TORONTO–A Google malware researcher gave a rare peek inside the company’s massive anti-malware and anti-phishing efforts at the SecTor conference here, and the data that the company has gathered shows that the attackers who make it their business to infect sites and exploit users are adapting their tactics very quickly and creatively to combat the efforts of Google and others.
While Google is still a relative newcomer to the public security scene, the company has deployed a number of services and technologies recently that are designed to identify phishing sites as well as sites serving malware and prevent users from finding them. The tools include the Google SafeBrowsing API and a handful of services that are available to help site owners and network administrators find and eliminate malware and the attendant bugs from their sites.
All of these are related to Google’s constant crawling of the Web, which, among many other things, allows the company to identify malware-distribution sites as well as legitimate sites that have been compromised with injected malicious code. Attackers have taken to infecting legitimate sites for a number of reasons, one of which is that those sites will show up more prominently in Google search results.
To find malware-distribution sites, Google uses a huge number of virtual machines running completely unpatched versions of Windows and Internet Explorer that they point at potentially malicious URLs. The company then ties this in with the data that it gathers from its automated crawlers that are tasked with looking for malicious code on legitimate Web sites.
Fabrice Jaubert, of Google’s anti-malware team, said that the company has had good luck identifying and weeding out malicious sites of late. Still, as much as 1.5 percent of all search result pages on Google include links to at least one malware-distribution site, he said.
“There’s a lot of fluctuation in that over time, and that could be due to a lot of factors. It could be due to a change in the pages, it could be a change in our detection rate and also in the popularity of the infected pages,” Jaubert said. “The biggest factor is that we’ve found a substantial number of malware pages are spammy and have no content. We remove those pages. But it’s a cat-and-mouse game, just like viruses and AV. We go and find bad pages and they get better at hiding them.”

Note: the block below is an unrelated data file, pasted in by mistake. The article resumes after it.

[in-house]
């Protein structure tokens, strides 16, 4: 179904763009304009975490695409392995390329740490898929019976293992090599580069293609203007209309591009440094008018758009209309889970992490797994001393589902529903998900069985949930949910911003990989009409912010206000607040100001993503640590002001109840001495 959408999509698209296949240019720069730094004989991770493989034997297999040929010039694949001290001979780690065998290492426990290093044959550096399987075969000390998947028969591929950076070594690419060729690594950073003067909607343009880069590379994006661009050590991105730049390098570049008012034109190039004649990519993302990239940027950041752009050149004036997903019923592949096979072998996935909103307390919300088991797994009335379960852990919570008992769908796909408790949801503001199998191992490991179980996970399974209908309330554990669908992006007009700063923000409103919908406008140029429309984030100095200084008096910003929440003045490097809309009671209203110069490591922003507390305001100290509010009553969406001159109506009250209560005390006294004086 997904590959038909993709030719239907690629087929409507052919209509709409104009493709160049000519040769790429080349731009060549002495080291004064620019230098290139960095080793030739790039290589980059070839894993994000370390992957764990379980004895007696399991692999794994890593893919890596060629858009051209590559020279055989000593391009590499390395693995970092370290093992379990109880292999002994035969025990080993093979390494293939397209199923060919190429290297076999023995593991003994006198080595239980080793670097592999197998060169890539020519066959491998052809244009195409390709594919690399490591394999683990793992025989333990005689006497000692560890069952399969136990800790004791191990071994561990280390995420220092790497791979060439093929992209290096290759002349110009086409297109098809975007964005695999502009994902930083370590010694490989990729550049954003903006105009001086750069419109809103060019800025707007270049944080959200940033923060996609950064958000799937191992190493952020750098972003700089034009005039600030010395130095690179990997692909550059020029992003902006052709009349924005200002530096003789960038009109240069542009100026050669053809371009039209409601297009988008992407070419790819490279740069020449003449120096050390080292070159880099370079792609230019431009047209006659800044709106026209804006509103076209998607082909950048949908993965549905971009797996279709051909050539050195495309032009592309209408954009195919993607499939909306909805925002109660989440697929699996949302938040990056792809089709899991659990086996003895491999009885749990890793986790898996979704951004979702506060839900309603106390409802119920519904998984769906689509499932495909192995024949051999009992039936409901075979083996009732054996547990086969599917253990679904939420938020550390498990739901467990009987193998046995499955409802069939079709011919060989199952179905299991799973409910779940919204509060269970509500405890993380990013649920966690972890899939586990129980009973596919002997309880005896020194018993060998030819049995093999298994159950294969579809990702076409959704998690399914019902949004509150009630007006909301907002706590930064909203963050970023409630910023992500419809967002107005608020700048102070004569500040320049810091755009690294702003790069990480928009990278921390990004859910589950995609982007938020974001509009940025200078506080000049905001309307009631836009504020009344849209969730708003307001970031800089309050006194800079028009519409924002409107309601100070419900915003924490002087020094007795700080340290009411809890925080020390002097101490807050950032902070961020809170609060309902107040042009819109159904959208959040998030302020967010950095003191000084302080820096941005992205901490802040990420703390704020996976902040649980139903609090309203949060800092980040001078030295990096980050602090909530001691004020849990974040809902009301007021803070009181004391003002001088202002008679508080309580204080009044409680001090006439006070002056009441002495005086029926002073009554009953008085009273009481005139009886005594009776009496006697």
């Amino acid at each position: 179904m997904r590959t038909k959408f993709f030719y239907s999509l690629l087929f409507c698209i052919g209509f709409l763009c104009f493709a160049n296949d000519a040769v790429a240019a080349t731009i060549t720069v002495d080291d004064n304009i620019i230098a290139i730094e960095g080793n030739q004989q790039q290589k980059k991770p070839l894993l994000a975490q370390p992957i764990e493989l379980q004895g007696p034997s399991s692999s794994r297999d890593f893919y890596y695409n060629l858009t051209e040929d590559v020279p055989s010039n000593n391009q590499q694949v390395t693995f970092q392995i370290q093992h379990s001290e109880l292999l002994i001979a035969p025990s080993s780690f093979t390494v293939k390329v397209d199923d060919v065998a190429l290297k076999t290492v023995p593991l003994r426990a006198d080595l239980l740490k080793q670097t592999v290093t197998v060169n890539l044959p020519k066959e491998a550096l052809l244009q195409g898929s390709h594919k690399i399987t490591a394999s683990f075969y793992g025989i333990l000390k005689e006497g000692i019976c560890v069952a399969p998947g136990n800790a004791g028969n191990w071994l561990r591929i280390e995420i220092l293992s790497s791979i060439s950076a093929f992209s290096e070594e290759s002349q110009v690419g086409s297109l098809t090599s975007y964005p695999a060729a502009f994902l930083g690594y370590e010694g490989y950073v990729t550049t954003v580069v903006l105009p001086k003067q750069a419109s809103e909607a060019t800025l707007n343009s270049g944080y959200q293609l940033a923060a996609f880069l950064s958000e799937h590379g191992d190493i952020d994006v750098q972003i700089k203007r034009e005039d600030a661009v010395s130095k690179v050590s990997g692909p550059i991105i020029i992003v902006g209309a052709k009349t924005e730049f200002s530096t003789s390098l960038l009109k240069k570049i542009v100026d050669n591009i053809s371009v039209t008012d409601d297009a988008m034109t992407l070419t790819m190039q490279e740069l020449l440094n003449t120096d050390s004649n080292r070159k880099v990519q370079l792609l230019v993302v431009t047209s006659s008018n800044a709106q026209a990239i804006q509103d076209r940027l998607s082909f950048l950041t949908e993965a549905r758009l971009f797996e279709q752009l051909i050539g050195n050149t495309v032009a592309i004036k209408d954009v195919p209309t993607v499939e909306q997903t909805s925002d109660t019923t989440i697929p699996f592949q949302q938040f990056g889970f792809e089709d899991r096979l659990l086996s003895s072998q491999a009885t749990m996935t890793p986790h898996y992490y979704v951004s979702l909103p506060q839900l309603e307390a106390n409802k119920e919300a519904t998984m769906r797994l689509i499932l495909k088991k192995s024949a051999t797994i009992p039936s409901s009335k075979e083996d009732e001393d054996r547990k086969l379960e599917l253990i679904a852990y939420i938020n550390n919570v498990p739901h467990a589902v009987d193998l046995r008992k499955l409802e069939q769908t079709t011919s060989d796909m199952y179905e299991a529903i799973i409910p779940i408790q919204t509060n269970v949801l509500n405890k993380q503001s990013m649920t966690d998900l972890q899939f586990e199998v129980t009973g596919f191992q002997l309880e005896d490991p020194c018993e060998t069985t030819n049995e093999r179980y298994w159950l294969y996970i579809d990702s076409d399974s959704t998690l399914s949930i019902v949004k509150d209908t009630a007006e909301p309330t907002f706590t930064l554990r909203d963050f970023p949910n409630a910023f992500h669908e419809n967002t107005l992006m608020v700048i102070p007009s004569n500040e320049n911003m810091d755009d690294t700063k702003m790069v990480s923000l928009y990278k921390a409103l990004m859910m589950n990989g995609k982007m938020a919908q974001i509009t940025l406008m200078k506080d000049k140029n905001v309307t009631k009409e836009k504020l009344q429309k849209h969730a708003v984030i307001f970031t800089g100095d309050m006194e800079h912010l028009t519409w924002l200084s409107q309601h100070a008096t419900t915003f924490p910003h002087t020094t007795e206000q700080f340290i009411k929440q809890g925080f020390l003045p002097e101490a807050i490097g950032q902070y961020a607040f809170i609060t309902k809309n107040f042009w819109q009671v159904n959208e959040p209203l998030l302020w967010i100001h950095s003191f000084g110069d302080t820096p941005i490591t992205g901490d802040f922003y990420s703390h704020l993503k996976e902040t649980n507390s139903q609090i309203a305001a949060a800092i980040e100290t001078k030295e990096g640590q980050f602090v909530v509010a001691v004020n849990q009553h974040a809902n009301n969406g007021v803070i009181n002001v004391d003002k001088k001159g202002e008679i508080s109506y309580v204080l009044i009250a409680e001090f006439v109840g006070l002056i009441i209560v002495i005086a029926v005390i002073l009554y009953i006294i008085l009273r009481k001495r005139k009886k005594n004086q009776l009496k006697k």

A major part of this infection and distribution ecosystem is the huge population of Web servers with unpatched vulnerabilities, which the attackers exploit in order to inject malicious code. That code, often in hidden iFrames, typically redirects users to another site where malware is installed on the victim’s machine via a drive-by download.
However, Jaubert said that the attackers recently have shifted their tactics somewhat as Google and others involved in the battle against Web-based exploits have gotten better at identifying and eliminating malware download sites. Now, some crews have started eschewing the extra step of redirecting users to a third-party site and are simply loading the malware on the compromised legitimate site and using that site for malware distribution as well.
It’s a subtle shift, but it removes the dedicated malware-distribution pages, which are usually easily identifiable, from the equation, making the operation more efficient and more likely to succeed in the long run.
Still, despite the vast amount of data that Google collects and analyzes, there’s a lot about the way that the malware ecosystem works that the company’s security teams don’t have a firm grasp on yet.
“We don’t understand all the details of this. We focus on the technical,” Jaubert said. “There’s monetization aspects that we don’t have visibility into.”